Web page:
One of the most popular methods of organizing your priorities was created over 100 years ago by productivity consultant, Ive Lee. Lee was hired by Charles M. Schwab, the president of Bethlehem Steel Corporation, and tasked with improving the overall efficiency of the company. He offered Schwab his method for free, but the team was so thrilled with the results that they wrote Lee a check for $25,000 (so, yeah. It works.)
The Ivy Lee Method is one of the most tried-and-true productivity hacks out there, and it’s steps have remained the same for decades. If you’re struggling to make decisions in your day or your feel like you’ll never get everything done, this is the perfect way to quickly and efficiently organize and tackle your to-do list.
What is the Ivy Lee Method?
To start the Ivy Lee prioritization method, you’ll need space to write (maybe your bullet journal or a note in your phone). Then, move through these 4 simple steps:
1. Write down your top 6 priorities
At the end of the day, create a list of your top 6 priorities for tomorrow. Are there errands you need to run? Projects to complete? Chores to do? If you feel a little overwhelmed, don’t worry. Just choose 6, and write them down.
2. Rank those 6 items according to their importance
Take a look at your 6 items. What absolutely has to get done? Rank your tasks in order according to their urgency and importance.
3. Start your day with the first task
The next day, go through your morning routine as usual and when it’s time for the work to begin, start with the first task on your list. This will be the most important thing, according to what you chose last night. In doing this, you eat the frog and take on that challenge first thing.
4. Move through your list, and adjust as needed
Rinse and repeat! Create your list of 6 priorities each night and plan how you’ll complete those tasks tomorrow. If you don’t complete a task from your list, move it to the next day and assess where it needs to be.
So…why does it work?
The Ivy Lee method has been praised by productivity buffs around the world for decades. Sure, it helps you get your mind right and know what needs to be done. But these are some of the other benefits of the Ivy Lee Method:
You stop multitasking
The Ivy Lee Method ensures that your tasks have been noted and acknowledged, and this will prevent you from multitasking. We often multitask in an attempt to be more efficient and complete more tasks, but it only divides our attention, taking necessary brainpower away from both of the tasks.
When your list of things to get done is already made, you know what needs to be done and you know when you’re going to do it. With no need to double up your work, you can really focus on getting your best work done.
You get clarity on what matters
Making a point to prioritize your tasks for the day based on their urgency gives you a real sense of clarity on what matters. When you take a step back and look at the work that needs to be done, and you create a plan for where you’ll begin, the nervous urgency starts to fade. The worry of ‘will this actually get accomplished?’ goes away, and you know exactly what needs to be done.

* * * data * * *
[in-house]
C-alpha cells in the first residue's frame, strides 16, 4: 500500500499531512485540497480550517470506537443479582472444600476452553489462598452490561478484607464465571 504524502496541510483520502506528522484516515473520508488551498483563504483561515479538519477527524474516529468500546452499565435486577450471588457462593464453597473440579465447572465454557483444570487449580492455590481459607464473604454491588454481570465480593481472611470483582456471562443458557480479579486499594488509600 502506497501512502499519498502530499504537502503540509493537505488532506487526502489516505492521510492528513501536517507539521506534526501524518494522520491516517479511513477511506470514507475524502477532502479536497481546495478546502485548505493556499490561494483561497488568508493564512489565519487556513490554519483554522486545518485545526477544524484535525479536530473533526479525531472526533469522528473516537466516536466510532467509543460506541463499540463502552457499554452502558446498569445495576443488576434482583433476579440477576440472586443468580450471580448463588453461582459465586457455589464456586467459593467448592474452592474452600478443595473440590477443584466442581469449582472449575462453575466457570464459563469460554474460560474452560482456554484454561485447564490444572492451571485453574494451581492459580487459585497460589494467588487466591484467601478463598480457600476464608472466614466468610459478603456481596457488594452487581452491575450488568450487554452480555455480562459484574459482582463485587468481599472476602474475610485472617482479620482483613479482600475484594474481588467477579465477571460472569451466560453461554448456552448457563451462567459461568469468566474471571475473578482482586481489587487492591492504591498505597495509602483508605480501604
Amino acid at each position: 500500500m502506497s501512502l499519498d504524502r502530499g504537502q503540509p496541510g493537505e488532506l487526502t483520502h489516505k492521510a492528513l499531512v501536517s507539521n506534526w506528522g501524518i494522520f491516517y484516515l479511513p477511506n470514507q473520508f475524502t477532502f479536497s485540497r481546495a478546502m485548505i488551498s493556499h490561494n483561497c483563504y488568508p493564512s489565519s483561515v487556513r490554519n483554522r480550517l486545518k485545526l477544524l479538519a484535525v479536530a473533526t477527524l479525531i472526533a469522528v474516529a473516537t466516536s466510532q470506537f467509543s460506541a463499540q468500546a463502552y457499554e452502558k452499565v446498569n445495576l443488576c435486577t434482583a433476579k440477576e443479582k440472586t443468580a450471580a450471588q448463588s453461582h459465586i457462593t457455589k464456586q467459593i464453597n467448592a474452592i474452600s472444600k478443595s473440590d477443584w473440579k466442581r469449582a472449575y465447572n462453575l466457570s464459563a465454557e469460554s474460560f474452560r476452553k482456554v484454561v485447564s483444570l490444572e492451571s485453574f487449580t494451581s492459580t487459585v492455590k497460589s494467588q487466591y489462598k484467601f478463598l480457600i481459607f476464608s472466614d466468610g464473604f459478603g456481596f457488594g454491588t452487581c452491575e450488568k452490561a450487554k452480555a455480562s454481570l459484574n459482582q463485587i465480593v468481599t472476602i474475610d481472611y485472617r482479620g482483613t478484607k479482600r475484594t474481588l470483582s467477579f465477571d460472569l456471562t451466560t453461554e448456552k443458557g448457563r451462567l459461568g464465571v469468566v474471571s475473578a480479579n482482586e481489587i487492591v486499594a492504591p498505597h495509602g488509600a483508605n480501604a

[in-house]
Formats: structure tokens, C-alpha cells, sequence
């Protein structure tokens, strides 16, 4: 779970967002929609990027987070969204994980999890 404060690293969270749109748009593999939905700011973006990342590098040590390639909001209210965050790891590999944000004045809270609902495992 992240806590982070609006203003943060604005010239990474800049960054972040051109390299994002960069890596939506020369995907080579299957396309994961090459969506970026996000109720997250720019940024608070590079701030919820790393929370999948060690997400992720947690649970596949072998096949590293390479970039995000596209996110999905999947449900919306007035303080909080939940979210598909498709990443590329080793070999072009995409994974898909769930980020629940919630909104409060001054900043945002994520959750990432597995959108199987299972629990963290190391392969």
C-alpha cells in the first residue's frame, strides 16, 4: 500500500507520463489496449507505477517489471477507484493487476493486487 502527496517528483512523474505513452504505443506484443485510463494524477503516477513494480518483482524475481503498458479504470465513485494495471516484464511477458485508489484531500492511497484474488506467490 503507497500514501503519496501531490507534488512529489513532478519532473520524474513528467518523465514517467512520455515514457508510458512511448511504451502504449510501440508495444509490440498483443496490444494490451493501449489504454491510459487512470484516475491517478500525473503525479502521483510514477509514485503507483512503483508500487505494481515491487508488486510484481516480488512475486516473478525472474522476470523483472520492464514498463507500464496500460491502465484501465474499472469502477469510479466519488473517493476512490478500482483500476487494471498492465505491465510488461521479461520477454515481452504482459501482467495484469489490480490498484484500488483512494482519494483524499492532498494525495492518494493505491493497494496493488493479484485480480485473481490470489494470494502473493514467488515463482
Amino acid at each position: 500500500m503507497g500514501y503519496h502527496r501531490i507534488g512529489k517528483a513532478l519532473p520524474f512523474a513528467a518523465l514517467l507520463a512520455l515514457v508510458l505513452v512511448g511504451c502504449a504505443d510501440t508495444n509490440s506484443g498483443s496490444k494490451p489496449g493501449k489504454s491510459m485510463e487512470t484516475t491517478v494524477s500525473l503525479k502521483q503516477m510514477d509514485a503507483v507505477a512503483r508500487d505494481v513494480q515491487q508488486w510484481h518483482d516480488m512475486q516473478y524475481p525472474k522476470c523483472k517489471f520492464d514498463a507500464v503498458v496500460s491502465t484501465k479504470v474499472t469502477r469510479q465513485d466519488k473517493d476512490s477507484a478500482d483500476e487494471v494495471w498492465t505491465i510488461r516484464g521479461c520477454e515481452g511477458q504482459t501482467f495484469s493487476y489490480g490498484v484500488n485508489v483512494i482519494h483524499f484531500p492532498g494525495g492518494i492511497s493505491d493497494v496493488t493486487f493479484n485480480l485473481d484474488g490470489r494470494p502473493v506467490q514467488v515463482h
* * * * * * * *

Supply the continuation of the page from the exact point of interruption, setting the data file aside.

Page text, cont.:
You start planning ahead
Creating your list the night prior allows you to wake up and start your work without hesitation. The planning has been done — now all you need to do is work. This gets you into the habit of thinking ahead on what you need to accomplish tomorrow, so you stay mindful of your routine and how much work you’re actually doing.
Ivy Lee Method FAQ
Can I list more than 6 items?
At the end of the day, you do you, but I wouldn’t recommend it. Limiting yourself to 6 tasks makes you really consider what matters and prevents you from overwhelming yourself with work. If something has gotta get done but it doesn’t fit in the list, be flexible. Work with your habits, and do what it takes to find the time. But start with 6 and see how the workload feels. Once you dive in, you’ll likely find that you feel more focused and more productive.
Can I make my list in the morning?
If you want to add your list to your morning routine, go for it! Creating a list the night prior, however, removes the planning period from the next day, allowing you to jump right into the work that needs to be done. Try creating your list the night before and adjust as needed.
What if there are tasks I never complete?
Some things may be stuck at the bottom of your list, rolling over to the next day over and over…and over. Assess whether those tasks actually need to be done. If they haven’t been completed by now, how important are they? Do they need to be taking up that space in your brain? Find another way for those tasks to get done, or kick them off the list. Only the things that are truly important belong there.
QOTD: What other productivity methods have you tried? Leave your recos in the comments!